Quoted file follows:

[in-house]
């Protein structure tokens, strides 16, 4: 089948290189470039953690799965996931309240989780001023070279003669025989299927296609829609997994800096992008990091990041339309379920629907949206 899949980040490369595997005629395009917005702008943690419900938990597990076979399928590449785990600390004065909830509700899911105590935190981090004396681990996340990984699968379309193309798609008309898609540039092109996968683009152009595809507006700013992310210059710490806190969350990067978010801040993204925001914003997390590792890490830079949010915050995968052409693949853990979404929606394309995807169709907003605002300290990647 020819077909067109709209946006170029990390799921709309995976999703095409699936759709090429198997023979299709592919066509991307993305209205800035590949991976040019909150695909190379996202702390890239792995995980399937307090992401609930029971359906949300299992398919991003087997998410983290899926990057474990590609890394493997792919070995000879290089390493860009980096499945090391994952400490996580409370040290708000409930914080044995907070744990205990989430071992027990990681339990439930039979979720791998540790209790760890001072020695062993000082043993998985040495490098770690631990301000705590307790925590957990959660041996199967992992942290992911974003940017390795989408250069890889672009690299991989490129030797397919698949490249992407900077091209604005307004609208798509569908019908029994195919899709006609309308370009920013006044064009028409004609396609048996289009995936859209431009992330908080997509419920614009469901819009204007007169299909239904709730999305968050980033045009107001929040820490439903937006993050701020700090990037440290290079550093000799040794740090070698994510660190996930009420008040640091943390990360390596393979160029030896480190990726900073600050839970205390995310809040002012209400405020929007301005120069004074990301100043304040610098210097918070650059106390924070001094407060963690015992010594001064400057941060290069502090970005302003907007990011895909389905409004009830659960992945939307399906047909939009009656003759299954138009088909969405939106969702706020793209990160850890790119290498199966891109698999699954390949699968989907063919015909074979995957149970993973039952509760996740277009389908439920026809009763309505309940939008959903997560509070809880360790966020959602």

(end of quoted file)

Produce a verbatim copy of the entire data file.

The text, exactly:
[in-house]
């Protein structure tokens, strides 16, 4: 089948290189470039953690799965996931309240989780001023070279003669025989299927296609829609997994800096992008990091990041339309379920629907949206 899949980040490369595997005629395009917005702008943690419900938990597990076979399928590449785990600390004065909830509700899911105590935190981090004396681990996340990984699968379309193309798609008309898609540039092109996968683009152009595809507006700013992310210059710490806190969350990067978010801040993204925001914003997390590792890490830079949010915050995968052409693949853990979404929606394309995807169709907003605002300290990647 020819077909067109709209946006170029990390799921709309995976999703095409699936759709090429198997023979299709592919066509991307993305209205800035590949991976040019909150695909190379996202702390890239792995995980399937307090992401609930029971359906949300299992398919991003087997998410983290899926990057474990590609890394493997792919070995000879290089390493860009980096499945090391994952400490996580409370040290708000409930914080044995907070744990205990989430071992027990990681339990439930039979979720791998540790209790760890001072020695062993000082043993998985040495490098770690631990301000705590307790925590957990959660041996199967992992942290992911974003940017390795989408250069890889672009690299991989490129030797397919698949490249992407900077091209604005307004609208798509569908019908029994195919899709006609309308370009920013006044064009028409004609396609048996289009995936859209431009992330908080997509419920614009469901819009204007007169299909239904709730999305968050980033045009107001929040820490439903937006993050701020700090990037440290290079550093000799040794740090070698994510660190996930009420008040640091943390990360390596393979160029030896480190990726900073600050839970205390995310809040002012209400405020929007301005120069004074990301100043304040610098210097918070650059106390924070001094407060963690015992010594001064400057941060290069502090970005302003907007990011895909389905409004009830659960992945939307399906047909939009009656003759299954138009088909969405939106969702706020793209990160850890790119290498199966891109698999699954390949699968989907063919015909074979995957149970993973039952509760996740277009389908439920026809009763309505309940939008959903997560509070809880360790966020959602």